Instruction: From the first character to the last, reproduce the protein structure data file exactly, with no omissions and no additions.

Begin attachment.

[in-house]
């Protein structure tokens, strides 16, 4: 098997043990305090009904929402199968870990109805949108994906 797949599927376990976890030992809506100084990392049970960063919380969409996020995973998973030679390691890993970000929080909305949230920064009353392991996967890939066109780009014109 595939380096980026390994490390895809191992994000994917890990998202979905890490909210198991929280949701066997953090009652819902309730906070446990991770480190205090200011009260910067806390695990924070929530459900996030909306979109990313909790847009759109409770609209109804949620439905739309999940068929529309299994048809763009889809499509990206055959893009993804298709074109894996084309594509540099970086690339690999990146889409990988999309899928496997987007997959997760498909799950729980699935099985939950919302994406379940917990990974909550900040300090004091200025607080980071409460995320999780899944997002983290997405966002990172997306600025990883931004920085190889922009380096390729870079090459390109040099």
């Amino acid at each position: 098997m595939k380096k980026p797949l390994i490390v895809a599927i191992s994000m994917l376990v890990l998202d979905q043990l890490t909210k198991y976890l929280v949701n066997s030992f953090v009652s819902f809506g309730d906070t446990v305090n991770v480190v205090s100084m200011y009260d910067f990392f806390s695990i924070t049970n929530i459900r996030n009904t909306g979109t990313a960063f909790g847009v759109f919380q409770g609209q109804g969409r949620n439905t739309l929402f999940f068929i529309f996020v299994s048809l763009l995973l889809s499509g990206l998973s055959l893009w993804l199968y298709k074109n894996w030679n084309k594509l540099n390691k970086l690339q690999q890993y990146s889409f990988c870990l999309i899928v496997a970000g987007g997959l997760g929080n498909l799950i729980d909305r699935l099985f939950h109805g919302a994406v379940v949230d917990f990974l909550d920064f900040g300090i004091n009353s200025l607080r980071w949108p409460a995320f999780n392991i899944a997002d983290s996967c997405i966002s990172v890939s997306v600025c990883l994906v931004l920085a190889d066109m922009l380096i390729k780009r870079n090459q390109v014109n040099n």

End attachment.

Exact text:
[in-house]
């Protein structure tokens, strides 16, 4: 098997043990305090009904929402199968870990109805949108994906 797949599927376990976890030992809506100084990392049970960063919380969409996020995973998973030679390691890993970000929080909305949230920064009353392991996967890939066109780009014109 595939380096980026390994490390895809191992994000994917890990998202979905890490909210198991929280949701066997953090009652819902309730906070446990991770480190205090200011009260910067806390695990924070929530459900996030909306979109990313909790847009759109409770609209109804949620439905739309999940068929529309299994048809763009889809499509990206055959893009993804298709074109894996084309594509540099970086690339690999990146889409990988999309899928496997987007997959997760498909799950729980699935099985939950919302994406379940917990990974909550900040300090004091200025607080980071409460995320999780899944997002983290997405966002990172997306600025990883931004920085190889922009380096390729870079090459390109040099």
């Amino acid at each position: 098997m595939k380096k980026p797949l390994i490390v895809a599927i191992s994000m994917l376990v890990l998202d979905q043990l890490t909210k198991y976890l929280v949701n066997s030992f953090v009652s819902f809506g309730d906070t446990v305090n991770v480190v205090s100084m200011y009260d910067f990392f806390s695990i924070t049970n929530i459900r996030n009904t909306g979109t990313a960063f909790g847009v759109f919380q409770g609209q109804g969409r949620n439905t739309l929402f999940f068929i529309f996020v299994s048809l763009l995973l889809s499509g990206l998973s055959l893009w993804l199968y298709k074109n894996w030679n084309k594509l540099n390691k970086l690339q690999q890993y990146s889409f990988c870990l999309i899928v496997a970000g987007g997959l997760g929080n498909l799950i729980d909305r699935l099985f939950h109805g919302a994406v379940v949230d917990f990974l909550d920064f900040g300090i004091n009353s200025l607080r980071w949108p409460a995320f999780n392991i899944a997002d983290s996967c997405i966002s990172v890939s997306v600025c990883l994906v931004l920085a190889d066109m922009l380096i390729k780009r870079n090459q390109v014109n040099n």